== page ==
Read Whatever It Takes Online

Authors: Dixie Lee Brown

Whatever It Takes

 

Whatever It Takes

A
T
RUST
N
O
O
NE
N
OVEL

DIXIE LEE BROWN

 

Dedication

This is for you, Julia. Thanks for your sound advice, for listening to me talk all day long, and for the laughter. Friendship—­priceless!

 

Chapter 1

D
ETECTIVE
N
ATE
S
ANDERS
slammed his empty glass on the filthy table in front of him. The only other patron in the sleazy waterfront dive jerked awake and nearly toppled from his bar stool. The burly bartender reminded Nate of Goliath as he postured, hands on hips, and stared across the smoky gloom with narrowed eyes that held a silent warning. Nate barely resisted the temptation to flip him off.

What was the friggin’ holdup?
Daniels should have made an appearance by now if this drug deal was going down tonight, and Tito was usually fairly reliable. Of course, if Nate had learned anything, it was that snitches didn’t always get the story straight. He scowled. The whole place reeked of smoke, sweat, and vomit. Why would anyone pick this miserable joint in which to drown their sorrows, least of all Willard Daniels?

The bastard was one hard-­ass drug dealer, controlling his territory by drawing first blood on anyone who even thought about getting in his way. Nate had no trouble convincing his captain to set up this undercover operation in the hopes of offering Daniels access to a new supplier from southern Oregon. All Nate needed to do was get his foot in the door—­convince Daniels to trust him—­and he’d take the man, and his empire, down from the inside.

“Hey, Nate. You’re about to have company.”

The voice rasped from his earpiece, and muffled laughter followed. He scraped a hand over his whiskered face. They wouldn’t be laughing if it was Daniels headed this way.
What in the hell were Burke and Anderson up to now?

“Oh yeah. She’s a real looker. Help you pass the time.” Burke snickered, ending with a piglike snort.

Comforting as hell to know the two detectives charged with watching his back in a parked car, halfway down the block, were keeping themselves amused. Nate counted on them for advance warning of anything out of the ordinary. Apparently, they were as bored and impatient as he was.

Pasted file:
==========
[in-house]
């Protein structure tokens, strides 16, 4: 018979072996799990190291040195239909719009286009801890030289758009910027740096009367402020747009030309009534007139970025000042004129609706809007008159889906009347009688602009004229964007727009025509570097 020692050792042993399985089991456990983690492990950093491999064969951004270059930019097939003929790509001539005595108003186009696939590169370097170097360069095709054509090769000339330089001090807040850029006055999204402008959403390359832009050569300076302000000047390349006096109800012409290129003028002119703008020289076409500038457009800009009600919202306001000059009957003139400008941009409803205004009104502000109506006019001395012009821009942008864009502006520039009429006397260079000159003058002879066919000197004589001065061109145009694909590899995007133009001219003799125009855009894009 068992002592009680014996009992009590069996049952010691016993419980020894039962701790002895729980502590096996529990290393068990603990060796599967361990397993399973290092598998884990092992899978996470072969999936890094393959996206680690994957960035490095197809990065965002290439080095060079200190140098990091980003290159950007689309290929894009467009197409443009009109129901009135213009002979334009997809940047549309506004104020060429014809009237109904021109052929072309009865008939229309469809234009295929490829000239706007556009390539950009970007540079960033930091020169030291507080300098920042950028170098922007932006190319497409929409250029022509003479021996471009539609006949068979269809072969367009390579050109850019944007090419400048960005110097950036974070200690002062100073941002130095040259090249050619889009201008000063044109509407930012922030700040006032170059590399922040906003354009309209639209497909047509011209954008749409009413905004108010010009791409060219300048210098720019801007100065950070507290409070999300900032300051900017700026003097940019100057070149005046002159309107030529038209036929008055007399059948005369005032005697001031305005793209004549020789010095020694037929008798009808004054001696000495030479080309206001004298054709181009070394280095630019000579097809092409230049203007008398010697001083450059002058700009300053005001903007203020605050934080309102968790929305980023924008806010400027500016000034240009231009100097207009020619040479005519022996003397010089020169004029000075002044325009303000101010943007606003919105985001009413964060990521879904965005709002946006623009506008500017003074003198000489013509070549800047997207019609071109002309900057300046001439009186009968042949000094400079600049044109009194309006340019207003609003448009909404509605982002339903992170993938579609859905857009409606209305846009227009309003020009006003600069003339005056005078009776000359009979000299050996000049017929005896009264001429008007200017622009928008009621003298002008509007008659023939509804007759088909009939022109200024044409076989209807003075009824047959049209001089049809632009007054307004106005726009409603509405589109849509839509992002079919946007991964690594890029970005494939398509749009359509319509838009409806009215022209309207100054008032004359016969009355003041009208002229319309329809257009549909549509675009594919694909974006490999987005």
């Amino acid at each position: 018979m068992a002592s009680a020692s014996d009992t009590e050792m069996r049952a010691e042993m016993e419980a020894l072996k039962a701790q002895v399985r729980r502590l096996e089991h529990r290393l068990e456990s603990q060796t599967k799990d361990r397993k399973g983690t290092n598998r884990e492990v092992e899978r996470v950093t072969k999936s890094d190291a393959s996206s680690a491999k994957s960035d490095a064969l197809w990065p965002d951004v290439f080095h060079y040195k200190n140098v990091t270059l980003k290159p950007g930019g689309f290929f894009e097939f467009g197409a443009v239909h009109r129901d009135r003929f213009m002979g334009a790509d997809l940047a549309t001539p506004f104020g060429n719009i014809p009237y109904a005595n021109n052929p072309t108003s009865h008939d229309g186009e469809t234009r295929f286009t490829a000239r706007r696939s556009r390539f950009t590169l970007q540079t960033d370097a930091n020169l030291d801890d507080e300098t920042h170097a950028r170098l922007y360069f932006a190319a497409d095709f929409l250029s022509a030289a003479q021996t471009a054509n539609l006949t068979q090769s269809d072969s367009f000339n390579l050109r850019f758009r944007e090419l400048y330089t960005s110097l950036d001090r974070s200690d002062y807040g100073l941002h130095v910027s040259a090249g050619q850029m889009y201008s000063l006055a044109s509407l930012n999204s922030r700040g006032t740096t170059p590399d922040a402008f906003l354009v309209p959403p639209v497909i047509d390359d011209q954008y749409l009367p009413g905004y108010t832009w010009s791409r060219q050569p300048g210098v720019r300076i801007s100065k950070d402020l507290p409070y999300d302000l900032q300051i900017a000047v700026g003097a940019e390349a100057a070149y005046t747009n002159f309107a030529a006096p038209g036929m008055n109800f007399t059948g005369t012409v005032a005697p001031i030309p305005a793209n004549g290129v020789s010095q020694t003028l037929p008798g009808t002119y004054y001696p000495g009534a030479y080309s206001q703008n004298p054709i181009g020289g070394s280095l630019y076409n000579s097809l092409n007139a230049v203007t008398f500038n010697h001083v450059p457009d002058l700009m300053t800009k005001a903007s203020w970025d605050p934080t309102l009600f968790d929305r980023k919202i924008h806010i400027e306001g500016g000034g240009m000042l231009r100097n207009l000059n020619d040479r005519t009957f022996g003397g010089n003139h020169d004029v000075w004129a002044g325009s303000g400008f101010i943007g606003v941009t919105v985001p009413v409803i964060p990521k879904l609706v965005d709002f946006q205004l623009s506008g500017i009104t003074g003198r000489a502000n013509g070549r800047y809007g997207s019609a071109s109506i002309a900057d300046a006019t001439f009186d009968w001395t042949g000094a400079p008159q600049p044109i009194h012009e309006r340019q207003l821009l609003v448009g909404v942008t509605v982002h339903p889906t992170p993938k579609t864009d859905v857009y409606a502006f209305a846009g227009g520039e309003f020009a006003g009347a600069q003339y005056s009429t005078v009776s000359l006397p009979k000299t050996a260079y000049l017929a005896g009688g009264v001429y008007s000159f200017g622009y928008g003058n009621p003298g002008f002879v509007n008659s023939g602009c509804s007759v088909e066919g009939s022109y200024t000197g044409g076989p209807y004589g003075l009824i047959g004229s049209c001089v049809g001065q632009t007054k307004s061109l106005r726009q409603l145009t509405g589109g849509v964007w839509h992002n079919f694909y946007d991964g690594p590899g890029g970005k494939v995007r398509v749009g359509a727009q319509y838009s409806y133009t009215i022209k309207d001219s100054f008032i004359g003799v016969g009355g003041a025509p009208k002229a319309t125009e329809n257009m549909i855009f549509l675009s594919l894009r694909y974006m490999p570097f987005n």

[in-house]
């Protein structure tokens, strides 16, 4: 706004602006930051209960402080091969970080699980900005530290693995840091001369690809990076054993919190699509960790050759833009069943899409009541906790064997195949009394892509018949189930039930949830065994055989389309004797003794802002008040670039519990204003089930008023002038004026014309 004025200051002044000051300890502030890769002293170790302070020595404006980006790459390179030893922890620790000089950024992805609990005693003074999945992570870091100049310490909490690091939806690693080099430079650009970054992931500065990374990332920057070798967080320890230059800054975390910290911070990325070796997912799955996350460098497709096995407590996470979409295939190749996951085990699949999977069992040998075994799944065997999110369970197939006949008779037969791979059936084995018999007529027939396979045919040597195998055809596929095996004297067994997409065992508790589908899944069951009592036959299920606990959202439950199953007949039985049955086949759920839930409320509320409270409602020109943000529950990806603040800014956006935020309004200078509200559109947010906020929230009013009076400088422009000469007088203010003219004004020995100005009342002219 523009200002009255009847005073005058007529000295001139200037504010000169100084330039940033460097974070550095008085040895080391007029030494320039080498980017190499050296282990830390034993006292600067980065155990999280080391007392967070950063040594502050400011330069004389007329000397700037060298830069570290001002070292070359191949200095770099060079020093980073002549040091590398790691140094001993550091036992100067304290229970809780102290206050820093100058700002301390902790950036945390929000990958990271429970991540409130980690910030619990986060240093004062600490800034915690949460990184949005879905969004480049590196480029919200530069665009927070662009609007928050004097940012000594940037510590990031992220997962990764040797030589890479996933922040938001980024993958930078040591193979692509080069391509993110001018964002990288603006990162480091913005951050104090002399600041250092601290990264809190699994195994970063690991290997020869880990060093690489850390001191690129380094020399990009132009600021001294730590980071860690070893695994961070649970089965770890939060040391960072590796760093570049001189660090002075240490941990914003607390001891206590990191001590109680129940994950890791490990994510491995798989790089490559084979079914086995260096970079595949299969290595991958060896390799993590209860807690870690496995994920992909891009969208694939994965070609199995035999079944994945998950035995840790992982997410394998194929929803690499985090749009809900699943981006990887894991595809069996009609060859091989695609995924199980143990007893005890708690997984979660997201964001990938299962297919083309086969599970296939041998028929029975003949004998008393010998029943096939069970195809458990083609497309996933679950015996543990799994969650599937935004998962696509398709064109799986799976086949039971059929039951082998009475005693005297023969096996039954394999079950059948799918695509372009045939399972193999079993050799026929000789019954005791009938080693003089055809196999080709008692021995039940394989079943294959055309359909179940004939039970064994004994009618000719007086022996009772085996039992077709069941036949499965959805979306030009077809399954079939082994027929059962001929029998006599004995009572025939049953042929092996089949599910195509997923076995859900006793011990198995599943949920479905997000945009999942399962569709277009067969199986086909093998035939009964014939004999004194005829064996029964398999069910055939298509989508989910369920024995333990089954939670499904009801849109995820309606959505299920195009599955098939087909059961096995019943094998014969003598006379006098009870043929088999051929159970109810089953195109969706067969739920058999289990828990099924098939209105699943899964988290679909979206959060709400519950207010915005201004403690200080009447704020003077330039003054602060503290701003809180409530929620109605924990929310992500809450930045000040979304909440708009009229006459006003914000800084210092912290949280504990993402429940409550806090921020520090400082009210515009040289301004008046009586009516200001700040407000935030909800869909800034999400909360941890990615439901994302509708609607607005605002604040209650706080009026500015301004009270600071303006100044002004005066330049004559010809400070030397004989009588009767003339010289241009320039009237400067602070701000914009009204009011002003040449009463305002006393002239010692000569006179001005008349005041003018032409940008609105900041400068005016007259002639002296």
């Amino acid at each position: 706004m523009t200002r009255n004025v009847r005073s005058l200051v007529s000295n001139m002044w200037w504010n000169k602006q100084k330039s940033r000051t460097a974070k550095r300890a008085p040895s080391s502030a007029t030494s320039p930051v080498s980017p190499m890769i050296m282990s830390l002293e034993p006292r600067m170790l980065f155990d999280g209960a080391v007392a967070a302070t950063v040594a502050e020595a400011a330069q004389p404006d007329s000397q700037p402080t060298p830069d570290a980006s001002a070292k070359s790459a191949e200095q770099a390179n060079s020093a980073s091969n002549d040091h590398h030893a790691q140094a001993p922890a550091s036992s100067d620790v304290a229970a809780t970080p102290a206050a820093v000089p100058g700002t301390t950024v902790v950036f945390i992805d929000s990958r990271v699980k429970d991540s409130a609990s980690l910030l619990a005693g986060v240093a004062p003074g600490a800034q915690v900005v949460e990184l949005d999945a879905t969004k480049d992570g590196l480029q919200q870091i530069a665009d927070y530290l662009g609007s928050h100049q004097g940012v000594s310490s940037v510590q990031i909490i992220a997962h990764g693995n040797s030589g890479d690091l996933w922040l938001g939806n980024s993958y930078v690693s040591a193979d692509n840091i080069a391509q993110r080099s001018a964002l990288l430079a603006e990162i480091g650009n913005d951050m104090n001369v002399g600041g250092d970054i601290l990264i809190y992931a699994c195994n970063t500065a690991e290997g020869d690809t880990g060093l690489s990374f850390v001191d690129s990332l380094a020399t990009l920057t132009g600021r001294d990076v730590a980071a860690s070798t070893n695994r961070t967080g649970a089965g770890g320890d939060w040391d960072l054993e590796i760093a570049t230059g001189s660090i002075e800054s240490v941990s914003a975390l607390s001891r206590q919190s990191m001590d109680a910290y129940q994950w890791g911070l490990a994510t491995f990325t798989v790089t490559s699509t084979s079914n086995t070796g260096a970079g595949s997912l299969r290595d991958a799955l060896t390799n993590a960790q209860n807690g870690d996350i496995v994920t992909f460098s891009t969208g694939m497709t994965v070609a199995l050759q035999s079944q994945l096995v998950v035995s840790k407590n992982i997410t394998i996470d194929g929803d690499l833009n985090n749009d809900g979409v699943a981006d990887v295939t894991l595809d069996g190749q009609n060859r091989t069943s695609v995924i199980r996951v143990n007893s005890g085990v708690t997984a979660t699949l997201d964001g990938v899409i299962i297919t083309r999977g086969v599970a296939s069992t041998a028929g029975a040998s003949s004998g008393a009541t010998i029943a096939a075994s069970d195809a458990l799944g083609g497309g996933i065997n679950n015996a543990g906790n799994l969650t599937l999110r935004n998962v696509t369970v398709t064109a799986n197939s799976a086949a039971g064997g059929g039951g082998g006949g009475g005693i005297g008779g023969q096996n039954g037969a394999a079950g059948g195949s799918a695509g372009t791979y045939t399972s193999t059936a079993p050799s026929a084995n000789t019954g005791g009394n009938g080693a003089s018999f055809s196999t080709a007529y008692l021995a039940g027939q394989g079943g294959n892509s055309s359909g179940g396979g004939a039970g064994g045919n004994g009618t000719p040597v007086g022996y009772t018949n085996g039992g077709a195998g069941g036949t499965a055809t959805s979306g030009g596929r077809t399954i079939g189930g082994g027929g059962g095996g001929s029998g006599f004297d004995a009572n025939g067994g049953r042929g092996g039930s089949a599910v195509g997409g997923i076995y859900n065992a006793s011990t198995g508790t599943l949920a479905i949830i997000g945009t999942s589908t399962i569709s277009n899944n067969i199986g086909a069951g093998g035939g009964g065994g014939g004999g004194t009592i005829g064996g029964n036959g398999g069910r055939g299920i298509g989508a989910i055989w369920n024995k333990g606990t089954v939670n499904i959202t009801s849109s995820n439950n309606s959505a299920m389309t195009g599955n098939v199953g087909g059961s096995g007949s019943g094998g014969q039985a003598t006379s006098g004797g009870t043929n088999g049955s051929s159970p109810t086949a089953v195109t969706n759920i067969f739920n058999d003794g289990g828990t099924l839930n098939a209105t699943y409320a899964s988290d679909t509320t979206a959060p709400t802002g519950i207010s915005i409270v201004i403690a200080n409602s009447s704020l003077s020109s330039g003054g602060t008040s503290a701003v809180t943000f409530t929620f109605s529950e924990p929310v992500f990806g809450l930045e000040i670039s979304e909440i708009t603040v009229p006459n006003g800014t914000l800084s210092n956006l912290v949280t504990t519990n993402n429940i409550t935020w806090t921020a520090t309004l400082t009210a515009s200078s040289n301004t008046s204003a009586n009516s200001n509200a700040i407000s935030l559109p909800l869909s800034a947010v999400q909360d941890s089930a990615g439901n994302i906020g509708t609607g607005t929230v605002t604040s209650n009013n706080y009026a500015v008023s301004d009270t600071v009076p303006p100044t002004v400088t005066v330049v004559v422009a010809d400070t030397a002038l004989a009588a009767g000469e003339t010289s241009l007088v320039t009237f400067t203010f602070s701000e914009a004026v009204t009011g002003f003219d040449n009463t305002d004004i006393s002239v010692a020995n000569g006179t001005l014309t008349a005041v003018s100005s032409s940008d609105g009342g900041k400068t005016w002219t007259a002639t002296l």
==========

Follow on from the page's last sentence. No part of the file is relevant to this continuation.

The door to the street swung wide, and the object of his friends’ taunting stood in the opening for a moment, her exhaled breath clearly visible in the chilly night air. A short, tight skirt hugged every curve and didn’t leave much to his imagination. A worn denim jacket draped her shoulders, and one hand held the front closed. Her gaze swept over him, traveled to the drunk at the bar, and rested for a second on Goliath before she stepped across the threshold in hot pink stilettos.

The door closed behind her. She shrugged off the jacket, revealing a skintight black leather vest that lifted and scrunched into a fine display of cleavage. Casting another glance his way, she shook out her long platinum hair, sashayed to the bar, and ordered a drink.

Three . . . two . . . one . . . and . . . here she comes.
Nate had lost track of the number of times he’d been propositioned by hookers. When he first started with the Portland Police Bureau, it was almost humorous. Now he just felt sorry for them.

This woman had caked on the makeup, probably to hide the fact she was older than the average lady of the evening. Necks and hands never lied, however, and he’d put her close to forty-­five. As he watched her sure, deliberate progress in his direction, he couldn’t help wondering what had landed her out on the street at her age.

The front door opened again, and his gaze darted hopefully to the new arrival.
Damn. Still no Daniels.
A short, slightly built man—­boy, really—­stepped inside, stomping his feet and rubbing his hands, obviously trying to generate some warmth. Strange, he appeared cold even with the oversized canvas coat he wore, a muffler flung around his neck, covering his mouth, and an Aussie outback hat, the brim hiding his eyes in shadow.

“Hey, sugar. Lookin’ for some company?” The hooker smiled as she redirected Nate’s attention to her. She set her drink on his table and laid her hand on the back of the chair next to his.

Her smoker’s voice was so raspy the sound practically hurt his throat. The strong scent of cheap perfume surrounding her, no doubt meant to hide the smell of cigarette smoke, made him strive to hold his breath. In spite of his repugnance, he forced a polite smile.

“Not tonight, beautiful. I’m waiting for someone, but thanks for asking.” On the job, Nate spent his fair share of time around women just like this one, and he’d quickly come to realize they had hopes, dreams, and feelings just like everyone else. Some poor choice or circumstance in their past set them on the course that dropped them on a street corner, or on a bar stool at a grimy establishment like this one, or sometimes in the back of the coroner’s van. Most wouldn’t choose the life of a hooker, but once there, it was a self-­perpetuating fate. He’d decided early on that he’d treat them with respect unless they proved they didn’t deserve any.